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Massachusetts Appeals Court Upholds New Bedford Man’s Conviction in Brutal Child Abuse Case

The Massachusetts Appeals Court today affirmed a New Bedford man’s child abuse convictions following a jury trial in which it was proven the defendant viciously beat a small child with a belt.  The name of the case is Commonwealth v. Garcia.

The victim was a four-year-old boy whose mother had a years-long addiction to pills.  At some point, the mother became friends with the defendant, who took a role in raising the victim.  Over time, the victim and his mother spent less time with their family and more time with the defendant.  The victim’s family members and day care providers began noticing the victim had bruises and other injuries on his face and what appeared to be burn marks on other parts of his body.  The victim’s demeanor began to change and his day care teachers noticed he was clingy.  The defendant started dropping the victim off at day care and made statements to the teachers that could be perceived as threats toward the victim.  At some point, the victim told his grandmother that his butt hurt, and he was taken to the doctor.  Ultimately he was admitted to Children’s Hospital for six days to treat multiple ulcers in his anal area.  The victim’s grandmother became so concerned that she went to court and obtained guardianship of the victim.  When the victim was turned over, he was crying and unable to walk properly.  He said his butt hurt and he had bruises on his back, legs, arms, and face.  He was transported back to Children’s Hospital and determined to have significant damage to his anus, which required surgery.  Doctors concluded the victim was struck with a flexible implement, which was the cause of some of the bruising.  The victim said the defendant had beaten him with a belt.  The victim’s surgeon testified at trial that the anal injury was the result of external blunt force trauma.  The police later searched the defendant’s apartment and found a belt containing a blood stain that was connected by DNA to the victim.  The victim was seven years old by the time the defendant’s case went to trial and he testified he was the subject of severe physical abuse by the defendant.  A jury convicted the defendant of several crimes, including assault and battery on a child causing substantial bodily injury.  The Appeals Court affirmed.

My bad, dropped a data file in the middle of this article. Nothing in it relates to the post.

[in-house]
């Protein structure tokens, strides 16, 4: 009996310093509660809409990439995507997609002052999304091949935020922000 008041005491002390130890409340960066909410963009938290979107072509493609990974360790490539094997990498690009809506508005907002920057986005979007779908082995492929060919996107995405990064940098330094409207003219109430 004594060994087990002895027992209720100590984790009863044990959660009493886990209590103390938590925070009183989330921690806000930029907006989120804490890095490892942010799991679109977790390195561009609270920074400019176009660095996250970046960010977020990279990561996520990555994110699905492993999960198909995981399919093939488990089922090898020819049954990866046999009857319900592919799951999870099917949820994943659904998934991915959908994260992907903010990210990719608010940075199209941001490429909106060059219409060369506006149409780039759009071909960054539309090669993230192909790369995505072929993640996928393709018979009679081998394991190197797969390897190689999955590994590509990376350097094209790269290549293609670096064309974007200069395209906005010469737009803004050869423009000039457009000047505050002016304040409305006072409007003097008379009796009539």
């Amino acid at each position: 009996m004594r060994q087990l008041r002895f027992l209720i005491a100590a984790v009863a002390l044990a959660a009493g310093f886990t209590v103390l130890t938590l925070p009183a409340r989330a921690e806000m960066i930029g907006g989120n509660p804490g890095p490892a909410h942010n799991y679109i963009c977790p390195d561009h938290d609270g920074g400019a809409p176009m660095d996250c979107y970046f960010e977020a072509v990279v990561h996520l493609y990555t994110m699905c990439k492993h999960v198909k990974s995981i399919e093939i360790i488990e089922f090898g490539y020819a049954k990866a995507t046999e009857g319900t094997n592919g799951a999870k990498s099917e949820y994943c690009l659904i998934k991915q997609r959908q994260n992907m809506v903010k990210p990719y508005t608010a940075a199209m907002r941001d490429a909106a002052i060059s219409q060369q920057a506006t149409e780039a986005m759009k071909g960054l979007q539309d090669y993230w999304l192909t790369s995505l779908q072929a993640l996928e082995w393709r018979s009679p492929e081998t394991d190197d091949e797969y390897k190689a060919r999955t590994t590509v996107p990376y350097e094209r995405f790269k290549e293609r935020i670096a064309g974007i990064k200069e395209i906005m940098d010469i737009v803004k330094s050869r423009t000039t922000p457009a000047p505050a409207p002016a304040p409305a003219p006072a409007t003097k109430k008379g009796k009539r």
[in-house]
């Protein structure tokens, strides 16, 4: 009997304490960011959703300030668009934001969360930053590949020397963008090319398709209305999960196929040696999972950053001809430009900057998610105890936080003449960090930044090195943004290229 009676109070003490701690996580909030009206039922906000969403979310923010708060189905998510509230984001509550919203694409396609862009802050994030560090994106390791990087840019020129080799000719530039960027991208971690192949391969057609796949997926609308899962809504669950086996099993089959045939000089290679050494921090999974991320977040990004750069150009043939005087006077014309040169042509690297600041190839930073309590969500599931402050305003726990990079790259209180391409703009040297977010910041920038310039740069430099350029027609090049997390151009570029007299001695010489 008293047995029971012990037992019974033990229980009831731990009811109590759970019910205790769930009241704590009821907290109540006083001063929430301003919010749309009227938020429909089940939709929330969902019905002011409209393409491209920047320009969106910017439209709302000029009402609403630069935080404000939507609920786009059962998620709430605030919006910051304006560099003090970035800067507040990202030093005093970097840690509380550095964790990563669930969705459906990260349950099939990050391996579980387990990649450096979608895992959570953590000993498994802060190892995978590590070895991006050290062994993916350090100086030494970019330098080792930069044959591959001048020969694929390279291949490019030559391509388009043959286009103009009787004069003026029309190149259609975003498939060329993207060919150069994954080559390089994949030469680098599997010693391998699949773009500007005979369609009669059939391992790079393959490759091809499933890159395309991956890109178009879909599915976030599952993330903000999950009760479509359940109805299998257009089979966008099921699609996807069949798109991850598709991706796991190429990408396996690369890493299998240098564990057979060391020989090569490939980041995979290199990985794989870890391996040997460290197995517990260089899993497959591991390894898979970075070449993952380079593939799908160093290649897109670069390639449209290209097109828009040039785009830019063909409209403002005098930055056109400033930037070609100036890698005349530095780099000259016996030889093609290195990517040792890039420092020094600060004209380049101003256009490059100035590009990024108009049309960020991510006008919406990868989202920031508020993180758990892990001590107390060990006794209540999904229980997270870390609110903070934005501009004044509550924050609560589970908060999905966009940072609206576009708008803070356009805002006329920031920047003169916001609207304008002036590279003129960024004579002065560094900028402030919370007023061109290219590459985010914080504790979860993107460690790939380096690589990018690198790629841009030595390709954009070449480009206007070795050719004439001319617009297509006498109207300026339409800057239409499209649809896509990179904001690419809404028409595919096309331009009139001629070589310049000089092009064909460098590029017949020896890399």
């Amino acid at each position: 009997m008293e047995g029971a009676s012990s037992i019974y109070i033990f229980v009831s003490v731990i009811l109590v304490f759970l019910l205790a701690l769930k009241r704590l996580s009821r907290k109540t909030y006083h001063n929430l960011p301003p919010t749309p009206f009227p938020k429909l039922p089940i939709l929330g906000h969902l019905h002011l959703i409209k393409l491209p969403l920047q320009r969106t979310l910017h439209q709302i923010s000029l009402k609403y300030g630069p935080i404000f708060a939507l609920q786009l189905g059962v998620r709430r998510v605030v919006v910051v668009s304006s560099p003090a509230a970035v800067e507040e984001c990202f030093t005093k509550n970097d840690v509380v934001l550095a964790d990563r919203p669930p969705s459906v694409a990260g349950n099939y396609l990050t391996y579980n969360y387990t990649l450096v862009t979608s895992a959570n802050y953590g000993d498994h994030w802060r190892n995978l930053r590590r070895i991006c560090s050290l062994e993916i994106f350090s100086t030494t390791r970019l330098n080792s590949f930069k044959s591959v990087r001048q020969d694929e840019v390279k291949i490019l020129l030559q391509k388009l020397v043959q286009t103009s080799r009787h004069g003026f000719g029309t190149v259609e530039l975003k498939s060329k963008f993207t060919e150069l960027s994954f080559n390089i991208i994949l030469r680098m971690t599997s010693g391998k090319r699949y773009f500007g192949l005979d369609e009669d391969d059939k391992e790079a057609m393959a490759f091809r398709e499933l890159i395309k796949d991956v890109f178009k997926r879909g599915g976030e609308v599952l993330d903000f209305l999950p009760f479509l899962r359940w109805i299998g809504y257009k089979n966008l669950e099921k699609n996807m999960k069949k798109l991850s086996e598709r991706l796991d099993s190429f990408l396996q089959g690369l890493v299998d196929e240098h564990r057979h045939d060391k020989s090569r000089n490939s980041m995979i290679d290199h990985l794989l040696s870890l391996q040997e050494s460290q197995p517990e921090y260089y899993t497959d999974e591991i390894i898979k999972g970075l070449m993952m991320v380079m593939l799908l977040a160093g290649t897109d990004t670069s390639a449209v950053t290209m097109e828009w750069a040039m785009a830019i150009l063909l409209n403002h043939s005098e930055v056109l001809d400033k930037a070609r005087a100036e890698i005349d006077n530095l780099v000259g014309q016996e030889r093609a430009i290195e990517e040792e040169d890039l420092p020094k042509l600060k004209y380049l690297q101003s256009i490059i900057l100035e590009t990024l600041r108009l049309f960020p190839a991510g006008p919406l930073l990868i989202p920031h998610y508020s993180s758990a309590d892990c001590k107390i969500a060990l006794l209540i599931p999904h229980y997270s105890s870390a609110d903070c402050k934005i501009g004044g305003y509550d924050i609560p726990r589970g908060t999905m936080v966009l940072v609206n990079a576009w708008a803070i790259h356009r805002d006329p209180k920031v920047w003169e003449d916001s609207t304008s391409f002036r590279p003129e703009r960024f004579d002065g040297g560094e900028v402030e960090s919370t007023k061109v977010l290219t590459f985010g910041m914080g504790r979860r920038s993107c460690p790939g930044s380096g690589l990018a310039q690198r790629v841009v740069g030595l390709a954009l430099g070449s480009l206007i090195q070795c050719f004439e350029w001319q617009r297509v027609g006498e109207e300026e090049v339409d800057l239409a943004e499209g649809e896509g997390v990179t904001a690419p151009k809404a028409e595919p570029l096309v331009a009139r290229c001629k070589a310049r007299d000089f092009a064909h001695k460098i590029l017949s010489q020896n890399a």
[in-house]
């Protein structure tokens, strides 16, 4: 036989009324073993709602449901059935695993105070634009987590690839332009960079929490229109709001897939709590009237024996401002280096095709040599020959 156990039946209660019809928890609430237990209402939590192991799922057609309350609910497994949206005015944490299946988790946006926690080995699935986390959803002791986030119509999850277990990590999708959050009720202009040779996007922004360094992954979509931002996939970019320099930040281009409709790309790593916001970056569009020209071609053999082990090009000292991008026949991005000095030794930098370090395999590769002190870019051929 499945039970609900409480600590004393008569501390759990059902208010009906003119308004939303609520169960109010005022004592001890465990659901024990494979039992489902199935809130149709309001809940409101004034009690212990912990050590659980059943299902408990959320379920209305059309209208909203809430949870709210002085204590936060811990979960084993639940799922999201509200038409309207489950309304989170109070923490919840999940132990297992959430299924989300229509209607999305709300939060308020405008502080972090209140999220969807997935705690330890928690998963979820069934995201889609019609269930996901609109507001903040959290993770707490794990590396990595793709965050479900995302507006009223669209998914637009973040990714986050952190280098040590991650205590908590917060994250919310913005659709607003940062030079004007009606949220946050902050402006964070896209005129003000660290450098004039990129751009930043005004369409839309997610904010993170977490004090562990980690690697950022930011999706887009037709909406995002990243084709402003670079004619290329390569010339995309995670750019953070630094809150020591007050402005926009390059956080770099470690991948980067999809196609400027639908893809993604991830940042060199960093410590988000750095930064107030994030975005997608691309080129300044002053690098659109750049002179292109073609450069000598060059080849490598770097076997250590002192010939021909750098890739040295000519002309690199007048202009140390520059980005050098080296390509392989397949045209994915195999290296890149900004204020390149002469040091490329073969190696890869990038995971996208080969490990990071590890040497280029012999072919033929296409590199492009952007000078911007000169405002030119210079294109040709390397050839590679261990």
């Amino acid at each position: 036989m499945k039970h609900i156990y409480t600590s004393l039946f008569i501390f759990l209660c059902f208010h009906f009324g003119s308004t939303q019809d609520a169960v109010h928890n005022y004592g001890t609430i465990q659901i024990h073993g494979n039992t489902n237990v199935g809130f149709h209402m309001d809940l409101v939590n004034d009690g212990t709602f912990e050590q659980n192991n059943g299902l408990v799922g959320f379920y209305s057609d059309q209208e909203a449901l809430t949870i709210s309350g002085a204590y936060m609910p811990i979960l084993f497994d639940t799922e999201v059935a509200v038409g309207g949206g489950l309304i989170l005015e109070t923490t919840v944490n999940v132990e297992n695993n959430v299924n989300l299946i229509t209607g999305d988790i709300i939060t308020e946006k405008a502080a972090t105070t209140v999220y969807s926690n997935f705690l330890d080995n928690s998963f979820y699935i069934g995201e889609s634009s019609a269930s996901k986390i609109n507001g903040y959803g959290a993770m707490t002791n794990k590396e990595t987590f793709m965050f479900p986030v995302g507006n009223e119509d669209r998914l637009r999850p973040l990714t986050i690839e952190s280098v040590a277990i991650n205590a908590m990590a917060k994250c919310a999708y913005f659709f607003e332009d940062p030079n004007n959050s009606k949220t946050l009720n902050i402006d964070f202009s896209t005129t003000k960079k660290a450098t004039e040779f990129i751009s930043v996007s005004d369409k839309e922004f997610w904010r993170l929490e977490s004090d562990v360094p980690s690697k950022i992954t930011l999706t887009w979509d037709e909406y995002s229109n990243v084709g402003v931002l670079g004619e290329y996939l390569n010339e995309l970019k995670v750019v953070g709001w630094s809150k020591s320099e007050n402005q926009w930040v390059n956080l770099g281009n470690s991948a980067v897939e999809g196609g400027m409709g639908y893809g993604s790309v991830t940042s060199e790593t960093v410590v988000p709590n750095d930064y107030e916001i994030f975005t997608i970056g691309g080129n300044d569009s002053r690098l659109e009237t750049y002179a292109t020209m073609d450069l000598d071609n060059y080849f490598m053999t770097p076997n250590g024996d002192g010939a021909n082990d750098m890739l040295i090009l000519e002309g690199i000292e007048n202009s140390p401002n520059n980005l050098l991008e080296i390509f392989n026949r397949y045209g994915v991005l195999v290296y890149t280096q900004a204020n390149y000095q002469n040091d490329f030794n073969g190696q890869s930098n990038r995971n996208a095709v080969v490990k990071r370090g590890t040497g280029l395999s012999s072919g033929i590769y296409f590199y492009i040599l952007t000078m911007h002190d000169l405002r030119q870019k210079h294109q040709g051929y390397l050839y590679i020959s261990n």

The defendant argued on appeal that there was insufficient evidence for the jury to have concluded his striking the victim with a belt could have resulted in the victim’s anal injuries.  The Court disagreed.  The victim testified at the trial that the defendant had caused the anal wound by beating him with a belt.  His doctor offered an expert opinion that the injury was caused by blunt force trauma and the victim’s blood was found on a belt recovered from the defendant’s apartment.  While the defendant hired a medical expert who testified that a blow to the victim’s buttocks could not have caused the anal injuries, the Court pointed out that the jurors were not required to accept such testimony.  Accordingly, the verdict was supported by the evidence and was proper.

The Massachusetts Supreme Judicial Court has ruled a parent may use reasonable physical force to discipline a child.  The beating at issue in this case was obviously not reasonable.

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